Our favourite cars to hit the road in 2018

ALL I WANT FOR CHRIST­MAS/ Mo­tor­ing Edi­tor De­nis Droppa gives a rundown of the best ve­hi­cles launched in SA this year

Business Day - Motor News - - MOTOR NEWS -

ALFA ROMEO STELVIO

Yes, we know Al­fas don’t sell well in this coun­try but they de­serve to be more pop­u­lar only peo­ple dropped their prej­u­dices and took them for a test drive.

They’d dis­cover that the Ital­ian brand’s first-ever SUV isn’t just a pretty face. It’s a late­comer to an al­ready crowded seg­ment, but ’neath that sexy Ital­ian skin is an ad­ven­ture ve­hi­cle with typ­i­cally sporty Alfa han­dling and sharp steer­ing.

It’s solidly en­gi­neered too, but the big­gest sur­prise is how com­fort­ably it cruises over rough gravel. Per­for­mance is fairly lively from the 2.0l petrol turbo ver­sion, but a pow­er­ful 2.9 turbo QV ver­sion is to soon join the range.

VOLK­SWA­GEN POLO

It’s not hard to see why this is SA’s best­selling car. It’s an all-round class act with its solid feel, good re­fine­ment, and easy-to-drive na­ture. The cabin sets the stan­dard in the com­pact-car seg­ment for its smart look and feel.

New high-end tech avail­able in the lat­est Polo in­cludes blind spot mon­i­tor­ing, self-park­ing, ad­justable sus­pen­sion and a dig­i­tal in­stru­ment clus­ter like you get in Audis. The up­dated in­fo­tain­ment is right on point.

The high­light of the range is the tur­bocharged Polo GTi, now bumped up to a hearty 2l for per­for­mance that comes close to match­ing its more pow­er­ful (but heav­ier) Golf GTi cousin.

MERCEDES-BENZ A-CLASS

The fourth gen­er­a­tion A-Class has grown into a larger and more fam­ily-friendly premium hatch­back, but the big­gest draw­card is the daz­zling new tech­nol­ogy.

At the heart of it is the new MBUX mul­ti­me­dia sys­tem which Mercedes calls a “rev­o­lu­tion of the user ex­pe­ri­ence in the car”. The star­ship-like all-dig­i­tal dash brings out one’s in­ner Cap­tain Kirk, and there’s ar­ti­fi­cial in­tel­li­gence that learns and adapts to suit the driver.

The premium in­te­rior fit and fin­ish makes this com­pact Mercedes feel like a scaled-down S-Class. In the en­try-level A200 the lit­tle 1.3l turbo petrol en­gine is a zesty-per­form­ing rev­e­la­tion, and a longer wheel­base has smoothed out the pre­vi­ous car’s rather jar­ring ride.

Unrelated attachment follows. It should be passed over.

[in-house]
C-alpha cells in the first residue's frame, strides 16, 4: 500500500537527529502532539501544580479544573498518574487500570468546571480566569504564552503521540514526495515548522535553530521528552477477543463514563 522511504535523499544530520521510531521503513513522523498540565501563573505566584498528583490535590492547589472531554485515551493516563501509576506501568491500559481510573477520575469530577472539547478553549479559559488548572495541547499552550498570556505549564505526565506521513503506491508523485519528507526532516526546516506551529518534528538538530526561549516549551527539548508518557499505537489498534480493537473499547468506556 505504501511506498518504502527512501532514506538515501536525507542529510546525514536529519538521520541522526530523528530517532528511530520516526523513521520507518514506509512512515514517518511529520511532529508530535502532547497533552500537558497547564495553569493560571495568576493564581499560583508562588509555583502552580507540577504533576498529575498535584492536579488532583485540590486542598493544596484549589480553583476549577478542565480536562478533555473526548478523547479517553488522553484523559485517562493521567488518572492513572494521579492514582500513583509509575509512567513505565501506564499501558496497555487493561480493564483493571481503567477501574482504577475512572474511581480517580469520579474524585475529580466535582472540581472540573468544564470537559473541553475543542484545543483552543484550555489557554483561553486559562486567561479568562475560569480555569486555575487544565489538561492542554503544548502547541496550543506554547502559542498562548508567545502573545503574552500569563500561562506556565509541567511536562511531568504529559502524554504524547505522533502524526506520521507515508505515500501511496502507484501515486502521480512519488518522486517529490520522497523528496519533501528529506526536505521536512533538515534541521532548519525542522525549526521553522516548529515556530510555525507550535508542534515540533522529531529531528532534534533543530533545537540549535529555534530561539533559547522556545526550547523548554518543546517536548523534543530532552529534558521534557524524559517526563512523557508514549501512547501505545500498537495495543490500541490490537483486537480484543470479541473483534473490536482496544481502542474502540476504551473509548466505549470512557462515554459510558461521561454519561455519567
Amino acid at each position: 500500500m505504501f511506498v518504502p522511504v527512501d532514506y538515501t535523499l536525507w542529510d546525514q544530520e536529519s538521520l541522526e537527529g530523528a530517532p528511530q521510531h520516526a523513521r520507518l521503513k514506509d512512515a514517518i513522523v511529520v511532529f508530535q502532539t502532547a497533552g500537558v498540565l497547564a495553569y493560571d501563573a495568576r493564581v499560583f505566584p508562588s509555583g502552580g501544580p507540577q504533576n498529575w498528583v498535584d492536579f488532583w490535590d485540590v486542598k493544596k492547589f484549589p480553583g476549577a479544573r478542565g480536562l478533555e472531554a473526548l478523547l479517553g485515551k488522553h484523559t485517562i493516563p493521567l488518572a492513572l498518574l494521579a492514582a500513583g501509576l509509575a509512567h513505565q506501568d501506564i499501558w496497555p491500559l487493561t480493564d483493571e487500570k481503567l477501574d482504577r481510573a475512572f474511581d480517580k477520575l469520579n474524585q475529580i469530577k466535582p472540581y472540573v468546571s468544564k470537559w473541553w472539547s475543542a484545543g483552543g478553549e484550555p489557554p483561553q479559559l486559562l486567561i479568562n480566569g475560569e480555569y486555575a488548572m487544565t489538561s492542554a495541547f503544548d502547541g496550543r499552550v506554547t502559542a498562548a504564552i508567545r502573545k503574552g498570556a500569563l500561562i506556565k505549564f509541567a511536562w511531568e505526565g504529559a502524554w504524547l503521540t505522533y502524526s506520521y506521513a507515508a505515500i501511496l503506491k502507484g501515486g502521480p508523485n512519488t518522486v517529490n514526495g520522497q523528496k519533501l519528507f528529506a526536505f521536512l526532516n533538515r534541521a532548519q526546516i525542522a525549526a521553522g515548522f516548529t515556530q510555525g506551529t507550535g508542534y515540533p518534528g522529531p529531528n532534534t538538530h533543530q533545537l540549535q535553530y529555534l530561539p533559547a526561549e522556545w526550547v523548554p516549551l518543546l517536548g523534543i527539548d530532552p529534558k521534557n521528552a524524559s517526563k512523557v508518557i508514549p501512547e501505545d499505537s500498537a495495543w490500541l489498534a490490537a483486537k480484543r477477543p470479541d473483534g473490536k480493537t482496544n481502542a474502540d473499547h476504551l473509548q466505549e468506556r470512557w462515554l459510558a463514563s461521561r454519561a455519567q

BMW X3

if It’s big­ger and bolder-look­ing than be­fore, mak­ing for an ap­peal­ing mix of prac­ti­cal­ity and road pres­ence.

The smart new in­te­rior also gets more piz­zazz while the ve­hi­cle gets the lat­est in­fo­tain­ment and semi-au­tonomous driv­ing tech­nol­ogy.

Hav­ing shed some weight, the new X3 is graced with more agility and has out­stand­ing road­hold­ing for an SUV.

Round­ing off its ap­peal is that it can do some mild of­froad­ing, thanks to a de­cent ride height and an in­tel­li­gent xDrive all-wheel drive sys­tem.

HYUNDAI KONA

The hand­some new Kona brings out the party side of a “bread-and-but­ter” Korean brand usu­ally known for mak­ing solid but not-ter­ri­bly-ex­cit­ing fam­ily ve­hi­cles.

This crossover SUV re­ally swings from the chan­de­liers with its flam­boy­ant vibe, com­bin­ing sleek curves with slit-shaped LED head­lamps. Things are vi­brant in­side the cabin, but its colour­ful ac­cents are matched with premium-feel­ing ma­te­ri­als.

The Kona’s the first car to of­fer Hyundai’s im­pres­sive lit­tle 1.0l turbo petrol en­gine in SA, and it’s a punchy per­former with more zest than its cu­bic ca­pac­ity sug­gests. It’s also avail­able as a nor­mally-as­pi­rated 2.0l. It comes with a five-year/150,000km plan.

RE­NAULT DUSTER

The sec­ond-gen­er­a­tion Duster has gained pol­ish and so­phis­ti­ca­tion in­clud­ing a classier new in­te­rior but re­tains the good value-for-money that made its pre­de­ces­sor such a pop­u­lar fam­ily SUV.

In a seg­ment of road-fo­cused crossovers and SUVs it has gained a rep­u­ta­tion as one of the more dirt-ca­pa­ble ve­hi­cles. New Duster main­tains the same for­mula but it’s been perked up with im­proved re­fine­ment, new styling and a fuller spec sheet.

Raised ground clear­ance and bet­ter ap­proach and de­par­ture an­gles make it more ad­ven­tur­ous, and the 4x4 ver­sion to be launched here next year will also have hill de­scent con­trol.

SUZUKI JIMNY